Connection premises: Their character, criticism, and defence

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By presenting an argument, a proponent commits himself or herself to the adequacy of the connection between the argument’s premises and its conclusion. What is this connection, and when is it adequate? I deal with these questions by using insights and techniques from dialectical approaches to argumentation. First, I show that by advancing an argument, the proponent commits himself or herself to its connection proposition, which does not generalize upon the conclusion and premises. When a challenge turns this connection proposition into a connection premise, there may be a particularist defence available, so that the proponent need not commit himself or herself to any generalization of it. Second, I pay attention to situations where the proponent does choose to support the connection premise by means of a general argumentation scheme, showing there to be a variety of ways to justify that scheme.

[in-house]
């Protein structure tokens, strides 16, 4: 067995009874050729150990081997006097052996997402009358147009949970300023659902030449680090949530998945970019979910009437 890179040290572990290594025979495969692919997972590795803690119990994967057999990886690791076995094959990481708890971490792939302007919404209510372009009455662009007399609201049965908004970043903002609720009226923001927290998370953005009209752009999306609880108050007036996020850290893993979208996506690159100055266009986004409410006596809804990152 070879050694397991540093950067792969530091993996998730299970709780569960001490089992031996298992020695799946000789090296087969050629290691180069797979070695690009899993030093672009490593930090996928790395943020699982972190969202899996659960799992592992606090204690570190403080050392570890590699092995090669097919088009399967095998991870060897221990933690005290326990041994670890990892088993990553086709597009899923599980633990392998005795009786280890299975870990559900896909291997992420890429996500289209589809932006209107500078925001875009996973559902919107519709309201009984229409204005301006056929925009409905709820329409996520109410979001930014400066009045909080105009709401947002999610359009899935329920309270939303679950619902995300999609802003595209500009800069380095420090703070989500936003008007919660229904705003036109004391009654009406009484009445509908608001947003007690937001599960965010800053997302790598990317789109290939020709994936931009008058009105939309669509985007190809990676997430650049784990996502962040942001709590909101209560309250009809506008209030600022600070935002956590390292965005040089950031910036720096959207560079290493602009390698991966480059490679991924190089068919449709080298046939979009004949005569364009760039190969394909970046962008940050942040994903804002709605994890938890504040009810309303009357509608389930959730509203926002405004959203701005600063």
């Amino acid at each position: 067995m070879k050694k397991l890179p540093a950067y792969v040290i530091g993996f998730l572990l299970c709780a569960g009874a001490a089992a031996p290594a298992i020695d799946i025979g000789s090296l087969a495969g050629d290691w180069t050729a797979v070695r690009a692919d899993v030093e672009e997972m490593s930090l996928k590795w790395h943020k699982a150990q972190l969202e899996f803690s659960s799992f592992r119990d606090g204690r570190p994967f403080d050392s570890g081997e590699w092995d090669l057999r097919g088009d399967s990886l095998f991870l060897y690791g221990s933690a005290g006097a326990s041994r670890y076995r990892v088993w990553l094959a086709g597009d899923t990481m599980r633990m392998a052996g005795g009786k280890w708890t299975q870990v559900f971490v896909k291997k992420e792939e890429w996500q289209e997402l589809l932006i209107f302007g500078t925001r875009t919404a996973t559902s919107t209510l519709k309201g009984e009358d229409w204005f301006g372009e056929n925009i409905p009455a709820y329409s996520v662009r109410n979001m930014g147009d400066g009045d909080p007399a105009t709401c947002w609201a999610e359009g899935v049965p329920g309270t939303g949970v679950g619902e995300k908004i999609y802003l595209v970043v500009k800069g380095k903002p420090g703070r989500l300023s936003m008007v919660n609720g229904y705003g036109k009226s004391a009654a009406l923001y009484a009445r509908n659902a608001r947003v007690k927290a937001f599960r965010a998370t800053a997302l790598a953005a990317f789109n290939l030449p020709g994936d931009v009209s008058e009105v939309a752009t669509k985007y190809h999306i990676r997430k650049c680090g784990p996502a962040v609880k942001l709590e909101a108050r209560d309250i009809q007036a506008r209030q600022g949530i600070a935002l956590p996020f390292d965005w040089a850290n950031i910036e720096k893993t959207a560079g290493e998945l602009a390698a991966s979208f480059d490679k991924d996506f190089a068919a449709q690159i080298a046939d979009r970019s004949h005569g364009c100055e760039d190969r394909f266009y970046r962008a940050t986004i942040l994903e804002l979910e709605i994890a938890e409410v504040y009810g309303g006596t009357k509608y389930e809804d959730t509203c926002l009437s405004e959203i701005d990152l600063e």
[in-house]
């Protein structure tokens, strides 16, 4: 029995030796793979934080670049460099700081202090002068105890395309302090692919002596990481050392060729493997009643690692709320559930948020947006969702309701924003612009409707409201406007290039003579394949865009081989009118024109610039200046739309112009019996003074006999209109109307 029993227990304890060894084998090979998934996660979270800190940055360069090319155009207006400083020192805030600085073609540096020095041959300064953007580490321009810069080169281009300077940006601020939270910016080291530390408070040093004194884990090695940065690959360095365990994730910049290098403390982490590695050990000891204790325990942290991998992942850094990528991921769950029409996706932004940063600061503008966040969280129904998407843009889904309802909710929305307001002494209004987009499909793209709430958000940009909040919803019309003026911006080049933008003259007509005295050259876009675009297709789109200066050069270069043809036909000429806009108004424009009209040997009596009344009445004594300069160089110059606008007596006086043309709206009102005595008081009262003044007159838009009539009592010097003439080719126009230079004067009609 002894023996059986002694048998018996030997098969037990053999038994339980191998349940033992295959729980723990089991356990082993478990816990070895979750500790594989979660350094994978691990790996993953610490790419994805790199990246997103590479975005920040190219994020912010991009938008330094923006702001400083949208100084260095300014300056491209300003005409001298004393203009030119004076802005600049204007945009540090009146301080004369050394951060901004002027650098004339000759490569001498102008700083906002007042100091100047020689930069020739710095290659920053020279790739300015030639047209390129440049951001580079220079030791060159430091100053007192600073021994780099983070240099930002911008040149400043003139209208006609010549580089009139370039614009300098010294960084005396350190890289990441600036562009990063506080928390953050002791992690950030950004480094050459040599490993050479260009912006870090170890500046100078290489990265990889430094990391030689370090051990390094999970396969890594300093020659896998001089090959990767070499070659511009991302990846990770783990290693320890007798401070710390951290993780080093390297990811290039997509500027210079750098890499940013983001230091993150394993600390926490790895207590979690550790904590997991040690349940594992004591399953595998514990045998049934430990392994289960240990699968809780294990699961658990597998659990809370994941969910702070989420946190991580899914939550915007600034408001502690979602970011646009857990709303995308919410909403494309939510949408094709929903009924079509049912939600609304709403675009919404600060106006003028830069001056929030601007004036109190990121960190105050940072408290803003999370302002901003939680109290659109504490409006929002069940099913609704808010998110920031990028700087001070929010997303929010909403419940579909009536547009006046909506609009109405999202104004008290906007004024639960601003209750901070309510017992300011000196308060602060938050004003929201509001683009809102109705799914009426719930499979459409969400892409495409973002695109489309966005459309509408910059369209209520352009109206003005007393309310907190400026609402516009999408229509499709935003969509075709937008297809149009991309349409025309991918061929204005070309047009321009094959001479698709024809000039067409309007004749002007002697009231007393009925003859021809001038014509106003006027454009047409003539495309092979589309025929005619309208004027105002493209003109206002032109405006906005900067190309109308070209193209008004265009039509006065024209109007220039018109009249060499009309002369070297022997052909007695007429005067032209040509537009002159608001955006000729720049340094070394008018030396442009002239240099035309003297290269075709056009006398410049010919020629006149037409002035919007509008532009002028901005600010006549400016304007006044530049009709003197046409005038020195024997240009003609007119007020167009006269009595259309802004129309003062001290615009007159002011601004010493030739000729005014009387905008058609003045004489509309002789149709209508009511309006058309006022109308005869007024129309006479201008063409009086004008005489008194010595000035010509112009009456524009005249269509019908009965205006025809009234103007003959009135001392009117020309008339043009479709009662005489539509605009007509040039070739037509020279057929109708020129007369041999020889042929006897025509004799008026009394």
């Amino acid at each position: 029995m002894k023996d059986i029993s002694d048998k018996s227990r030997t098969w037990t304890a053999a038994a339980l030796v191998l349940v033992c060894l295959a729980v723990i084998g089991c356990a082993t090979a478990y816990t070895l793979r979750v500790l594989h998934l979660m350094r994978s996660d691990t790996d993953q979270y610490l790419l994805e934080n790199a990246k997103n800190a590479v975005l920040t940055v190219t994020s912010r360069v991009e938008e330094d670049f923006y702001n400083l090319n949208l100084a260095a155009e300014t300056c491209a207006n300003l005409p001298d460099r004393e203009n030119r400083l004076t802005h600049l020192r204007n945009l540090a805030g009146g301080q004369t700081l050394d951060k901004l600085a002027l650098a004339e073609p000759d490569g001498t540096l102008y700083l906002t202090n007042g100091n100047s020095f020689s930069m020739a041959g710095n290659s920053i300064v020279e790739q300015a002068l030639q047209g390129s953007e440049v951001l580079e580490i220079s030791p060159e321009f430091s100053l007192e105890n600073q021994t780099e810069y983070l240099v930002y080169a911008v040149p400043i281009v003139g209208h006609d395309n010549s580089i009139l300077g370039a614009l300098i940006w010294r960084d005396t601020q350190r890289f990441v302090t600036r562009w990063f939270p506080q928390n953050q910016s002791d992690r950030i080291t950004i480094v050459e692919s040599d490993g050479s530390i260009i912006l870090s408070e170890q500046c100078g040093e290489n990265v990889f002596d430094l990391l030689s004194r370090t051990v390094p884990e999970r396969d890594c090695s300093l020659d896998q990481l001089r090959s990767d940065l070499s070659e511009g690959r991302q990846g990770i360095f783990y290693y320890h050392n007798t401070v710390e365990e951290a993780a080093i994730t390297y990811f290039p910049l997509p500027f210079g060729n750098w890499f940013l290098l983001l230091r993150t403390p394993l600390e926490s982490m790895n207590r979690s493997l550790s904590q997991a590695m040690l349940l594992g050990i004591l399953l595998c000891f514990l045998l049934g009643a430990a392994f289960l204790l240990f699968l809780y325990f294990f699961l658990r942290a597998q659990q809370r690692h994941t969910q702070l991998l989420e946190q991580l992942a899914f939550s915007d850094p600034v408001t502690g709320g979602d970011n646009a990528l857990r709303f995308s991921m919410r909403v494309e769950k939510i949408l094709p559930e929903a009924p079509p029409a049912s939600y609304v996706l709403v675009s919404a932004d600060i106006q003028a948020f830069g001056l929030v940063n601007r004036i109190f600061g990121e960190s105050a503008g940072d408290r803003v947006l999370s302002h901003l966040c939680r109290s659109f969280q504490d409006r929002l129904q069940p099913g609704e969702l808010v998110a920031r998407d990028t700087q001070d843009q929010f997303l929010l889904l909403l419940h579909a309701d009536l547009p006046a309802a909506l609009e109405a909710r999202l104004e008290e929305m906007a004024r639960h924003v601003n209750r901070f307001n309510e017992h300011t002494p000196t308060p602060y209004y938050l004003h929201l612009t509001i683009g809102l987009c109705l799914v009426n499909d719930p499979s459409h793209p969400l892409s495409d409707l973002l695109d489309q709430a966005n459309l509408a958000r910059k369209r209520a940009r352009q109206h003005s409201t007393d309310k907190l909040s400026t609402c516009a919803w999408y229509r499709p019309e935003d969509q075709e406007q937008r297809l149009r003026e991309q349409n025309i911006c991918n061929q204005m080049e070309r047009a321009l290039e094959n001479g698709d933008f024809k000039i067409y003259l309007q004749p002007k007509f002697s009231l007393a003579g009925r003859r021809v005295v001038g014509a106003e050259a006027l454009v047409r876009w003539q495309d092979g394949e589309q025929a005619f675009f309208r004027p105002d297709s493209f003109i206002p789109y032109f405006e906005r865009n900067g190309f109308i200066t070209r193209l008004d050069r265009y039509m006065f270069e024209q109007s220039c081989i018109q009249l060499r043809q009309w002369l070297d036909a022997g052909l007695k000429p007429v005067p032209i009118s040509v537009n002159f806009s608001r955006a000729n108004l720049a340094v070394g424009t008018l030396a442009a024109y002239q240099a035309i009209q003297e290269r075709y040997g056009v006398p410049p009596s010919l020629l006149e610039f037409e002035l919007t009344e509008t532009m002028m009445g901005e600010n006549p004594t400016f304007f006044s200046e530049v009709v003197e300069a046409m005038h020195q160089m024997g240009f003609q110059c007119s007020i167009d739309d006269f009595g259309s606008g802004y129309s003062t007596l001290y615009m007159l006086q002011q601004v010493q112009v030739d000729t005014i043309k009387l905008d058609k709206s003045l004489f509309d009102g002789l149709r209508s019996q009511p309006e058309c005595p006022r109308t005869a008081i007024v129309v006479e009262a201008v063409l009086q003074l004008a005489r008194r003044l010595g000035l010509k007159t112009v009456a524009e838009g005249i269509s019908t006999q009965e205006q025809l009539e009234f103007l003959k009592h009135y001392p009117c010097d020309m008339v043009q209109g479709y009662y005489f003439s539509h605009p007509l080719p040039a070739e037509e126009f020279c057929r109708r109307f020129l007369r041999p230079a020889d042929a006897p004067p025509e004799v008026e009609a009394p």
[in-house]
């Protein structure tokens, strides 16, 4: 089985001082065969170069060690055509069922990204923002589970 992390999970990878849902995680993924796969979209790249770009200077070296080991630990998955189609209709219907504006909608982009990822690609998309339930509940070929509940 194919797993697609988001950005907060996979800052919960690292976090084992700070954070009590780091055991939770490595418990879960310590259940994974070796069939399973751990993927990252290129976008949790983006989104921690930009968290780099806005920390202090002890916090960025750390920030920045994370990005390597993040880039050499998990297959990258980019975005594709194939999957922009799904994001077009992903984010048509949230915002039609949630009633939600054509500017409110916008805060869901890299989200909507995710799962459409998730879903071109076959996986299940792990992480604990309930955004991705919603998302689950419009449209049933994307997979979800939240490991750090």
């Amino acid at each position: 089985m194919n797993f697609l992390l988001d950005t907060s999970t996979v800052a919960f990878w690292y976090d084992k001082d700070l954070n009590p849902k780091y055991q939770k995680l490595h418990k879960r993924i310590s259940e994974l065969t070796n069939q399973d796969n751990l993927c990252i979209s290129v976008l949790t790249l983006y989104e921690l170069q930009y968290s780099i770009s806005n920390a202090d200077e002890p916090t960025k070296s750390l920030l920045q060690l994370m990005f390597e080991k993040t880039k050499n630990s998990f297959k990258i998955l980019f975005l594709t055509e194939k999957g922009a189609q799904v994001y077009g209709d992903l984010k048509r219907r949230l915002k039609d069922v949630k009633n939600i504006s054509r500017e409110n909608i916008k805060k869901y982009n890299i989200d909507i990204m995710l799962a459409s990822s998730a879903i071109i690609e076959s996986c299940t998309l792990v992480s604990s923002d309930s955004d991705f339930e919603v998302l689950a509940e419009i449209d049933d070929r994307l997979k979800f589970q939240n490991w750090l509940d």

Original languageEnglish
Title of host publicationArgumentation across Communities of Practice
Subtitle of host publicationMulti-disciplinary perspectives
EditorsCornelia Ilie, Giuliana Garzone
PublisherJohn Benjamins Publishers
Number of pages8
ISBN (Electronic)9789027265173
ISBN (Print)9789027211279
Publication statusPublished - 2017

Publication series

NameArgumentation in Context
PublisherJohn Benjamins Publishing Company
ISSN (Print)1877-6884

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